Hair is our biggest accessory – the first thing that people notice about us, the right hair colour can bring out our eyes, make our skin glow and contribute a huge difference to our overall look. And these days, with in-salon and even at home hair dying technology having come on in technological leaps and bounds, almost every finish and colour is well within reach, for perfect beach blondes to bold reds, sensuous brunettes and even brights and pastels (yet to try this though eeeek)! Hair is there to be experimented with, so as long as you’re taking good care of your barnet, have fun experimenting with different colours. Finding your ideal match is where it can get a little harder. How do you make sure that you’re going to pick the shade that is most flattering and brings you to life?
What’s Your Damage?
Virgin hair – locks that have never been dyed before – is the ideal base to start from, as it hasn’t been exposed to chemicals and is less likely to be damaged unless you heat style your hair a lot, or over-wash it. If you’ve had a disaster find out How To Get Rid of Yellow Tones in Blonde Hair After Bleaching first. The more processed your hair is, the more brittle and weak is probably is, which means it may not fare well if you opt for a drastic colour change. It’s far easier for damaged hair to go darker than it is to lighten it. The process of lightening involves using harsh chemicals that strip follicles of their pigment and leave them weaker. In these cases, you may be better off enhancing your hair’s natural shades and building up its condition with treatments and products.
Cool or Warm?
The reality is that you can now achieve almost any shade from any other, but that doesn’t mean every variety will suit you. There is generally a blonde, a brunette and a red shade to suit everyone, but the secret lies in getting the right tone. To achieve this, first you need to figure out if you have a cool or a warm skin tone. Warm skin tones are split between autumn and summer, which cool skin tones fall into either winter or spring colour families. The best way to tell is by taking an online quiz and answering a few questions, or looking at celebrity examples to work out where you fall. This will lead you to the colours that suit you the best.
You can also take a short cut to finding out your undertones by taking a look at your wrist – what colour do your veins appear as? If they look blue or purple, it’s a sign that you have cooler-toned skin, while if they look greener, you’re warm-toned. Similarly, your eye colour can give a clue – golden flecks in the eyes generally means warm, while lots of blues and greens means cool. How does this translate to hair colour? Well, those with warm skin tones are better off opting for a cooler colour – a creamy, ash blonde or a cool brown, If you have cooler skin, warm things up with rich, chocolate browns and sun-kissed, honey blondes.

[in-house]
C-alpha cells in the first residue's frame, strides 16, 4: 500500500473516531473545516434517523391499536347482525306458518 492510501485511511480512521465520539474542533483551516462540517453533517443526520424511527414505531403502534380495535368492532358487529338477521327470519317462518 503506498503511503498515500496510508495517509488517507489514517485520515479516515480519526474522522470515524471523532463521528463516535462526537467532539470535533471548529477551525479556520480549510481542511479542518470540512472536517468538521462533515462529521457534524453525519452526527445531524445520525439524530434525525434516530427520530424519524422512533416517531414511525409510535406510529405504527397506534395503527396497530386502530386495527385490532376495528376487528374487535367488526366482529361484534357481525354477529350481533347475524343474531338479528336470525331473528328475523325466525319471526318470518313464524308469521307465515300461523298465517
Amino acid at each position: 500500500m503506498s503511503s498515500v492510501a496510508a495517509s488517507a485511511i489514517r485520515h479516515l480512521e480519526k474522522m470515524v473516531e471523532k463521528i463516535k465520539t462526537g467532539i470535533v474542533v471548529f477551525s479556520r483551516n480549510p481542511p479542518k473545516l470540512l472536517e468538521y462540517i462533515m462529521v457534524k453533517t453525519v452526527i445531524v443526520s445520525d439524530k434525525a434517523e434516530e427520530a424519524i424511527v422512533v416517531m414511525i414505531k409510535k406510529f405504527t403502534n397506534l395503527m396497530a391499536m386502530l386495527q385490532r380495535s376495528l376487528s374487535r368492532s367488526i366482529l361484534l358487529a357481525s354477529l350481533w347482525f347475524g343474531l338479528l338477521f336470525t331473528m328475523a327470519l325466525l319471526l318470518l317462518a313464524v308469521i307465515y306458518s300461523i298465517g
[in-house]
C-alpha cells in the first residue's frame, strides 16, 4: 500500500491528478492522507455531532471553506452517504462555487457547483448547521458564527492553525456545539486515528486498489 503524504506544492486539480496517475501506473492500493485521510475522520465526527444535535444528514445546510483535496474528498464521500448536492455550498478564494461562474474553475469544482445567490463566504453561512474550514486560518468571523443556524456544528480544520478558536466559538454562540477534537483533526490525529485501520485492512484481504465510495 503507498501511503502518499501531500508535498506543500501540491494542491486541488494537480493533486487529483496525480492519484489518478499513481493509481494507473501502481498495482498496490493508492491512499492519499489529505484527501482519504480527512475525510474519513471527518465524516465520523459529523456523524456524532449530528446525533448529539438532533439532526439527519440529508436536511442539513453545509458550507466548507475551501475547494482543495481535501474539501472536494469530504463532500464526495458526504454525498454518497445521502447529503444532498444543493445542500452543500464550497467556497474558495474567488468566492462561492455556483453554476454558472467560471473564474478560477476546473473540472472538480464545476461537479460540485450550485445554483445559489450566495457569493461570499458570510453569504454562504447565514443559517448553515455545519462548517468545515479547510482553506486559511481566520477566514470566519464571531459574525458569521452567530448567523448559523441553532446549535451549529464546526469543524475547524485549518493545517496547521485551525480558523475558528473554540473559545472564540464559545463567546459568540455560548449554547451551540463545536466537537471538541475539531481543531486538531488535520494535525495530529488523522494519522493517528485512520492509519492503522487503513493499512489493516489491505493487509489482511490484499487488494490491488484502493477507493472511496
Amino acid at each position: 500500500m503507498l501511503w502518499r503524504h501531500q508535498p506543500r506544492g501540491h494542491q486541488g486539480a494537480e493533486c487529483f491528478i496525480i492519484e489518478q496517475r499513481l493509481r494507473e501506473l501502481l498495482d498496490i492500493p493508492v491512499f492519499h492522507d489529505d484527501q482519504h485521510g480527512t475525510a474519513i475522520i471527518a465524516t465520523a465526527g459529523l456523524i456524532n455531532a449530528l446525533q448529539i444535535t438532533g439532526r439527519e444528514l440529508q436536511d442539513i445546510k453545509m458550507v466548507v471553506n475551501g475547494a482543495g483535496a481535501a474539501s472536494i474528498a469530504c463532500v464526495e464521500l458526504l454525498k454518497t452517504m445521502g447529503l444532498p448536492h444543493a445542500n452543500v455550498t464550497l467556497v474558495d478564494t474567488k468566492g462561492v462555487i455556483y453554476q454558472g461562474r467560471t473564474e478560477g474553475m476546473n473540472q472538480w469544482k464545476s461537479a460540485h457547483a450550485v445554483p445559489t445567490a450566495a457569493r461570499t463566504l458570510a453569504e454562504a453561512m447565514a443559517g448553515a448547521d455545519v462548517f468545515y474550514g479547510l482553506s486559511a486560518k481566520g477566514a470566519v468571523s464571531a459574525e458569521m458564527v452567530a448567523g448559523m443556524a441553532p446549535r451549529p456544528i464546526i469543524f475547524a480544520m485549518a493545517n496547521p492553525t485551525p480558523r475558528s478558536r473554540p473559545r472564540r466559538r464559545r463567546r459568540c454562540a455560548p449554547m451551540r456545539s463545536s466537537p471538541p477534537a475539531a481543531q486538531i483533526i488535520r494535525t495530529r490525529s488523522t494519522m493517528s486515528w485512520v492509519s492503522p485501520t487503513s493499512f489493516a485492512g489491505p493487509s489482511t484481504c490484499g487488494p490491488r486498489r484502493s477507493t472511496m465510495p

And if you want rainbow locks? Darker skin can look washed-out by pastels and suits rubies, fuchsias and magenta tones instead, while blue and turquoise locks work best on those with golden complexions.
What’s The Investment?
Now that you know what shades will suit you best, you’re still left with a spectrum of colours to choose from. So your next consideration should be about budget and time. Yes, you can achieve the colour you want, but depending on what that is, you could be looking at a lot of upkeep.
For example, if you are quite dark naturally and aiming for blonde tones, you’ll require regular salon visits to keep your roots at bay – perhaps as often as every three weeks. Aftercare is also a huge part of maintaining the most flattering, vibrant hair colour. You may need to use specialist products for best results, including a sulphate-free shampoo and a rich, colour-guard conditioner . Investing in the right products will keep your colour going much longer. There are ways around it if you don’t fancy the idea of an ultra-high maintenance colour – ombre and balayage techniques allow you to go for a colour gradient that frees you from the constant cycle of root touch ups. And if you’re just after a subtle lift, sticking to some natural looking, face-framing highlights a shade or two off your base colour can have a low-key effect that makes you look more polished.
Soooo, hopefully you’ll be more clued up on hair colour and hair care! Hope you enjoyed this one 🙂
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